• Arbitrary protected stanzas. A method should be provided for protecting arbitrary end-to-end XMPP stanzas, either with only authentication or with both authentication and encryption. An example mechanism supporting this point would be an e2e encrypted data stanza simply containing a standard XMPP stanza that has been encrypted and authenticated that is unwrapped at the receiving client and then processed as if it had been in place of the encrypted stanza. Existing standards and best practices for encrypting partial XML documents should be consulted.
  • Protected client-to-client communication. This must include file transfer, and ideally it would also include things like voice and video streams. Clients must provide notification to the user if a cleartext client-to-client channel is attempted during an otherwise secured session or when no session is currently present.
  • A plurality of key authentication mechanisms. The public key exchange mechanism should allow for multiple disparate authentication methods to be communicated. For example, an S/MIME signature using a PKI x.509 certificate and a GPG signature of the same key material might be provided, along side whatever native signing protocol is used. These authentication mechanisms should be readily extensible and have enough structure that useful mechanisms can be clearly defined. Note that the client itself need not handle mechanisms it does not understand, but mechanisms should be designed such that the client can present the information to the user in a form that lends itself to validation -- e.g., a GPG signature might simply be presented as an ASCII armored text block.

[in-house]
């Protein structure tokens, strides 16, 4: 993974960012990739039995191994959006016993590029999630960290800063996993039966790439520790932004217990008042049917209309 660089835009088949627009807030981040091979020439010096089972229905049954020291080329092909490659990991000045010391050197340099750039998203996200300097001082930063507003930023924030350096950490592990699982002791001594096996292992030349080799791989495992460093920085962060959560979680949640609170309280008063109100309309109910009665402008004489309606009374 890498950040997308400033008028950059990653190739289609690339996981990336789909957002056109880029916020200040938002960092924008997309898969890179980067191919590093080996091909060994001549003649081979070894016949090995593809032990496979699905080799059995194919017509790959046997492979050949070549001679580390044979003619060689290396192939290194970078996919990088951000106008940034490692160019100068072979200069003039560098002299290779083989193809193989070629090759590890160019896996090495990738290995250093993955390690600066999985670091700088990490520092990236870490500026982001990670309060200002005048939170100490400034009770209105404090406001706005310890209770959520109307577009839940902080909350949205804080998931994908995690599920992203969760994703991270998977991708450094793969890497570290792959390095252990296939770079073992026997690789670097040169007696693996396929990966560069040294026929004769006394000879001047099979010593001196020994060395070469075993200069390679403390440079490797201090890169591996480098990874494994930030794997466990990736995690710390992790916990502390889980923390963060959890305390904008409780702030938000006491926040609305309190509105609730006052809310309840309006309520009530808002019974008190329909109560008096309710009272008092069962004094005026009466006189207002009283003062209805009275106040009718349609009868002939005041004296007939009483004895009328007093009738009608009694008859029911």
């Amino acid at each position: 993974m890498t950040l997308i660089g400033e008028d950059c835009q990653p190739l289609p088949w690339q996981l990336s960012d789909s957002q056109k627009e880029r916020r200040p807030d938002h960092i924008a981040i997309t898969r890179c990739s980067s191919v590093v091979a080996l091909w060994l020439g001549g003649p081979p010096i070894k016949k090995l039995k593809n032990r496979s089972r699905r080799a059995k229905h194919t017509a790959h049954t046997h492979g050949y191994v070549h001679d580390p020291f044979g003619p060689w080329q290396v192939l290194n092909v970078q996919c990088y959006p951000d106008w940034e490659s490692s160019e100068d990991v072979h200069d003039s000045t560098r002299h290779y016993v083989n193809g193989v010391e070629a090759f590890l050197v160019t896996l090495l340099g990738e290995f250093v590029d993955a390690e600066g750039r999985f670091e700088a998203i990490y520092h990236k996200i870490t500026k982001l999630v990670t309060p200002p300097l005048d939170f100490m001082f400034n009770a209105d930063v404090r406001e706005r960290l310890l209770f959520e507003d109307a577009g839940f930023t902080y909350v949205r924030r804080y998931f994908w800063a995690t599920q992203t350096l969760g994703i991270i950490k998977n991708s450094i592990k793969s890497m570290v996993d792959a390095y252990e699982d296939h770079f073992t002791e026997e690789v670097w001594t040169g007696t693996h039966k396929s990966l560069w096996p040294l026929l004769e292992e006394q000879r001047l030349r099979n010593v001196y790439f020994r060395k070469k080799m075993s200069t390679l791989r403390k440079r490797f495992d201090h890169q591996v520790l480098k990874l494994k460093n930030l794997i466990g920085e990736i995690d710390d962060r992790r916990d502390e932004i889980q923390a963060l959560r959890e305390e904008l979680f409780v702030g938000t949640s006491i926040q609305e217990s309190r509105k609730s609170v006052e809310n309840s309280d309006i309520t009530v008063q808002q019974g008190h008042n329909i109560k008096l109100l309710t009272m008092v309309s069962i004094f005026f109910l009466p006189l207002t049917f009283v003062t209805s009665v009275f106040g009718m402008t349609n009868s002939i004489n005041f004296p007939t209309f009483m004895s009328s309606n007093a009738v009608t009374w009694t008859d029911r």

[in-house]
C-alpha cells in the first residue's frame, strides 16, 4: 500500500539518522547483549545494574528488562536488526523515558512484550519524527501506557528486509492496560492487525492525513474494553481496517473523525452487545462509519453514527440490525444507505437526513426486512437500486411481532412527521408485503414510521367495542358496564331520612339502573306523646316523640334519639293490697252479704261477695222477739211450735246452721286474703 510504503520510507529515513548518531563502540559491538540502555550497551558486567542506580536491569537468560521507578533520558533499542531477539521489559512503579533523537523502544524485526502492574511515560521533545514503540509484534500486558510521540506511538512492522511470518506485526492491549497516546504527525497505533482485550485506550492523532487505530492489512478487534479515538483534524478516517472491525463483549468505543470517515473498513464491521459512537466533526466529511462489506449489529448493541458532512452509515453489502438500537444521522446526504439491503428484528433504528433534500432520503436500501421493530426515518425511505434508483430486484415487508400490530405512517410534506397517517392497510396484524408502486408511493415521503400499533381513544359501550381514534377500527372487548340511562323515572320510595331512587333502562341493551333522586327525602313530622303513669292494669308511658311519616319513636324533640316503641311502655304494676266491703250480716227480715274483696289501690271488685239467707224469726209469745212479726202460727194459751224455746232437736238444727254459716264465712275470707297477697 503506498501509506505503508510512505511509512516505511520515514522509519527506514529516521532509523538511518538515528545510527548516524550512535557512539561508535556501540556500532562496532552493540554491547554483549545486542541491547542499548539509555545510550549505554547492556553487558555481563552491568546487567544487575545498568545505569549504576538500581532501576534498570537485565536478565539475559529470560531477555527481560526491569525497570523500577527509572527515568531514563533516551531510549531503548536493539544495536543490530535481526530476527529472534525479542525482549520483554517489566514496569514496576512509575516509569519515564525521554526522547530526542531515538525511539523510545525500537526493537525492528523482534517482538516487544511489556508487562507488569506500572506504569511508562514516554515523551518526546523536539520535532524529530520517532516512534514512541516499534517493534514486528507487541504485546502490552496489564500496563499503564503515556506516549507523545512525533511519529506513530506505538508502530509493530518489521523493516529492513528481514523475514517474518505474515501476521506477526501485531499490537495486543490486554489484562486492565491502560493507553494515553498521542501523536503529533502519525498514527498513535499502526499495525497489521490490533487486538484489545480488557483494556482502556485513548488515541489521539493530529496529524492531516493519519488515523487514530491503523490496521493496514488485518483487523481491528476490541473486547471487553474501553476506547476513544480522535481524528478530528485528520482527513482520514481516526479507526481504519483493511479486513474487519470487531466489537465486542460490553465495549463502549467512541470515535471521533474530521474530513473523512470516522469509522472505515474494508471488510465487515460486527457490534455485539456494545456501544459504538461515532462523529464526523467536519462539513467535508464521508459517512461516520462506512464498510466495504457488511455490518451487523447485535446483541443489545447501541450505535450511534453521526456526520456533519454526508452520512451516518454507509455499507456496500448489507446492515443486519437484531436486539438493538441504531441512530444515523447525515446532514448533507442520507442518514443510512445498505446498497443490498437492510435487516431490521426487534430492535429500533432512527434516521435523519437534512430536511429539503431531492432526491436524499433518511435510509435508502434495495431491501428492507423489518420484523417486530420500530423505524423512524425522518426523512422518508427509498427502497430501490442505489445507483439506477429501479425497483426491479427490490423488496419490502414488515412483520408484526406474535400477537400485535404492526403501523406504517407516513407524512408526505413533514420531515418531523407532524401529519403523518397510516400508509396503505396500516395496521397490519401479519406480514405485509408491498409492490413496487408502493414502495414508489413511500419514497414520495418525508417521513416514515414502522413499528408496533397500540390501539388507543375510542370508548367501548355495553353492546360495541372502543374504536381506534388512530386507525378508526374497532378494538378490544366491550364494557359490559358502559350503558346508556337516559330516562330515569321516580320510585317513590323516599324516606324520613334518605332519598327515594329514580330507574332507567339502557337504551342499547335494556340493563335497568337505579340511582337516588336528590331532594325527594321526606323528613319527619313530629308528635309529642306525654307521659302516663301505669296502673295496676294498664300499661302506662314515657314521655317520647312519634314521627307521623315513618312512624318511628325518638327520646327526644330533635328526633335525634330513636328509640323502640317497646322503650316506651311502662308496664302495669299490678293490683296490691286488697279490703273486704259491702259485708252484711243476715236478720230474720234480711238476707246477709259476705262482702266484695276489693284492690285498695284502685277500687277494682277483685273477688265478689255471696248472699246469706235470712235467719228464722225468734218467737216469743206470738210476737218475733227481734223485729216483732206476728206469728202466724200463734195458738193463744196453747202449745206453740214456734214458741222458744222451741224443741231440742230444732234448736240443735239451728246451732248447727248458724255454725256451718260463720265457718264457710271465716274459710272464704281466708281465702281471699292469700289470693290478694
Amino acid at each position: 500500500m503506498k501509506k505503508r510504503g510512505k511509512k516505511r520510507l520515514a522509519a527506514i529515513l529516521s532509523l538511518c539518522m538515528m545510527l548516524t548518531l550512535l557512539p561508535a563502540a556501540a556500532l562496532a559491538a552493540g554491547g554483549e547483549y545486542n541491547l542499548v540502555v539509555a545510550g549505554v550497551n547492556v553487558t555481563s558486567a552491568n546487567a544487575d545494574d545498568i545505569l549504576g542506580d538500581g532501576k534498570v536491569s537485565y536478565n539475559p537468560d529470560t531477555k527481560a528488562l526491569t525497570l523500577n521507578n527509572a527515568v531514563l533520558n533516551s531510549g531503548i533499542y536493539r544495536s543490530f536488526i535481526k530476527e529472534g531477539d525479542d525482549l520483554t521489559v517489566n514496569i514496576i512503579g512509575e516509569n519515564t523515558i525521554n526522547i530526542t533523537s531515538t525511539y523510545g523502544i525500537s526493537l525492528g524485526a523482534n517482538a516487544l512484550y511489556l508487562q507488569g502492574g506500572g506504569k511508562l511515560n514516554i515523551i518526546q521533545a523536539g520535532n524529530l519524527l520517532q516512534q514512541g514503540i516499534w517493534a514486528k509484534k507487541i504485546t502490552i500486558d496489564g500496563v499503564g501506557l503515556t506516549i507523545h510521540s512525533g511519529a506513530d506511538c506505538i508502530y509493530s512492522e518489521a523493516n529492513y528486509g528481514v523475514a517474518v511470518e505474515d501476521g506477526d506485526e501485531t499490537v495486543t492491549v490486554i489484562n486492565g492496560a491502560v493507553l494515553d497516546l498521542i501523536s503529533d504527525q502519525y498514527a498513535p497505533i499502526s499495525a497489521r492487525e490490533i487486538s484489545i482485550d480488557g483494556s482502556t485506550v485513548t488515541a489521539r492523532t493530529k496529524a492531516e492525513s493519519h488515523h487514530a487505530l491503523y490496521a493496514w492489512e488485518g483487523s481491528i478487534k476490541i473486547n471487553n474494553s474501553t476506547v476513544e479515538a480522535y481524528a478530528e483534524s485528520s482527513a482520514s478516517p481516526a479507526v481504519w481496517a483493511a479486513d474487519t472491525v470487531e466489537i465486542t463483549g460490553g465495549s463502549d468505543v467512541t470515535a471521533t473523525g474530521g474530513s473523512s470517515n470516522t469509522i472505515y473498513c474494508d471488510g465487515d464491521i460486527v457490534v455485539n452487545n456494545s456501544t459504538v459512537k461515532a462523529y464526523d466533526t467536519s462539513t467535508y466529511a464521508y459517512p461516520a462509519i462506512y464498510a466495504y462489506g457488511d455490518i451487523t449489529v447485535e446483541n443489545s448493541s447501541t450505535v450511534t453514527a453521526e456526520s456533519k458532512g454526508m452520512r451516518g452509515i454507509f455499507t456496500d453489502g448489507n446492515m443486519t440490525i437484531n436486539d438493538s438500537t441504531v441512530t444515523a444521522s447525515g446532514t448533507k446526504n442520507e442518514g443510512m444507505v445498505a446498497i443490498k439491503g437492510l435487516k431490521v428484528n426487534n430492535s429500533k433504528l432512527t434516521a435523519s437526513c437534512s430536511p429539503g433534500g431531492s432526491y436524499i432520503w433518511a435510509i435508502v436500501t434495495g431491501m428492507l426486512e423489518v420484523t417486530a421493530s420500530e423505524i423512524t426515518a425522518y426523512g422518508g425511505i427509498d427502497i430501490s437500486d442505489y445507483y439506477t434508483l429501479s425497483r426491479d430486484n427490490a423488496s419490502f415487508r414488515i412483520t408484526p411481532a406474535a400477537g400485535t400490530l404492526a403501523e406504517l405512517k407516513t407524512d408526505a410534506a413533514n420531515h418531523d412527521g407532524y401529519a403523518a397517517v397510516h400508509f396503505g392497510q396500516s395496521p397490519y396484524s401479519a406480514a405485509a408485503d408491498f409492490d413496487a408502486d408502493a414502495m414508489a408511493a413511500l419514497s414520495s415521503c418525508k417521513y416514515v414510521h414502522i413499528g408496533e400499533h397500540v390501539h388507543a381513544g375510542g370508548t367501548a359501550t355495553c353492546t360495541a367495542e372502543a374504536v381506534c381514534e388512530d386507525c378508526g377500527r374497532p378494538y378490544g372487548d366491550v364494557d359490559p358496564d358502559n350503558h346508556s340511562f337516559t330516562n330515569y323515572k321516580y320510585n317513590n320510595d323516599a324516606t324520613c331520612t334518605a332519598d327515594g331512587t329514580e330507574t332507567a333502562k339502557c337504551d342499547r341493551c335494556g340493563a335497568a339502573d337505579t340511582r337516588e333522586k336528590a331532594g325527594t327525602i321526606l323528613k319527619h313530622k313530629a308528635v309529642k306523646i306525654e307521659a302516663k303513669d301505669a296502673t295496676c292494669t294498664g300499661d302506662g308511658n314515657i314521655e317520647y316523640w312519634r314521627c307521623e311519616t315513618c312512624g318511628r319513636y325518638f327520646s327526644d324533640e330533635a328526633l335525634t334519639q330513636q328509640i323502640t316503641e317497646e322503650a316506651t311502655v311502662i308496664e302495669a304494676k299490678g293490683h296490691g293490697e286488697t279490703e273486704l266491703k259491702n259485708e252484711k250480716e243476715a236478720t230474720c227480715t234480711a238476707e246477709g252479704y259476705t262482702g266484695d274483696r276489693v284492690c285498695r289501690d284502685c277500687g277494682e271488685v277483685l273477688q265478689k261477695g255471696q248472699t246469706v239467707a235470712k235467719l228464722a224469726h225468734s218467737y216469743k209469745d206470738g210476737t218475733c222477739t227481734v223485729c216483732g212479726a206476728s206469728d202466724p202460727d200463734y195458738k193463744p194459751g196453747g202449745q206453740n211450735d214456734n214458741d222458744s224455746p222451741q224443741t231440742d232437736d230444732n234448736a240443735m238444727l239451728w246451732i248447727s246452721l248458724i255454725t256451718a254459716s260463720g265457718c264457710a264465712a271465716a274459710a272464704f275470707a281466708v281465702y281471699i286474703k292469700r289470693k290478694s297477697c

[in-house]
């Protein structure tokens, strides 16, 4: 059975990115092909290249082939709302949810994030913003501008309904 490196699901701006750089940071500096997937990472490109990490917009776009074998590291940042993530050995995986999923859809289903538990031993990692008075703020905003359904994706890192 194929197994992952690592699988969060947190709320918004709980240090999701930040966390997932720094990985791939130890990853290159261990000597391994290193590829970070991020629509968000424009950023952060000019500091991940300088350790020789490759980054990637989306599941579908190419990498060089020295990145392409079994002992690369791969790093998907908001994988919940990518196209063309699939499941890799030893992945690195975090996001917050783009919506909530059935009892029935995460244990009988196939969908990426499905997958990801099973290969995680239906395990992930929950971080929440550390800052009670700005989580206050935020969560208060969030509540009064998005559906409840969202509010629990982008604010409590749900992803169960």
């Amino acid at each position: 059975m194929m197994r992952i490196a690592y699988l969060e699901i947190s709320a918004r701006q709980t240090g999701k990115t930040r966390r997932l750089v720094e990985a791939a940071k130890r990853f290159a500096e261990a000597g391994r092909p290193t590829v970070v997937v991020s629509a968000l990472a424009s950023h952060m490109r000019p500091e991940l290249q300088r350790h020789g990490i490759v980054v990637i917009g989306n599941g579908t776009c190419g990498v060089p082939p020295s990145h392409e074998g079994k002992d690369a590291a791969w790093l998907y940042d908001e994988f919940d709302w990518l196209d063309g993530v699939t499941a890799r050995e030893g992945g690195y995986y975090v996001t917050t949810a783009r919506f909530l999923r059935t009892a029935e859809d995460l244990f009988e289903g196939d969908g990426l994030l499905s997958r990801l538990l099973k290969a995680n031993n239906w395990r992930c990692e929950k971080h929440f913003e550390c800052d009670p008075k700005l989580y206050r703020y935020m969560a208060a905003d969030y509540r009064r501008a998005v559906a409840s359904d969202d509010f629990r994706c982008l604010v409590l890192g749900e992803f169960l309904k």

• Opportunistic encryption. Indication of encryption and authentication capabilities should be provided in some way to clients who are not on our roster or who do not have us in their roster, so that encryption may be used opportunistically. This should include a way to exchange keys and key authentication materials. Some sort of access control may be required to prevent automated exchanges from becoming a DoS or privacy attack vector.

Other Considerations

It may be desirable to design the protocol such that the primary key material can be managed through an interface like that provided by ssh-agent. (Not ssh-agent itself, as I believe it handles only signatures.) IM clients are large and complicated applications with fairly large network-exposed surfaces; protecting the primary key material itself provides some defense against exploits in the client.

Relevant Protocols

The gold standard in open IM encryption protocols. There's plenty to learn here. I'm personally not interested in the non-repudiation aspect. Wholly protocol-independent, so does not provide any presence integration or protection of XMPP stanzas. Does include key authentication and negotation, opportunistic encryption, etc.

Not exactly a standardized protocol, per se, so much as simply documentation of existing clients. Provides a mechanism for both authenticating and encrypting certain stanzas. Does not provide key exchange or presence integration.

Provides e2e encryption between XML endpoints over Jingle. Appears to be a dead effort.

Last modified 2 years ago Last modified on 01/17/15 09:19:10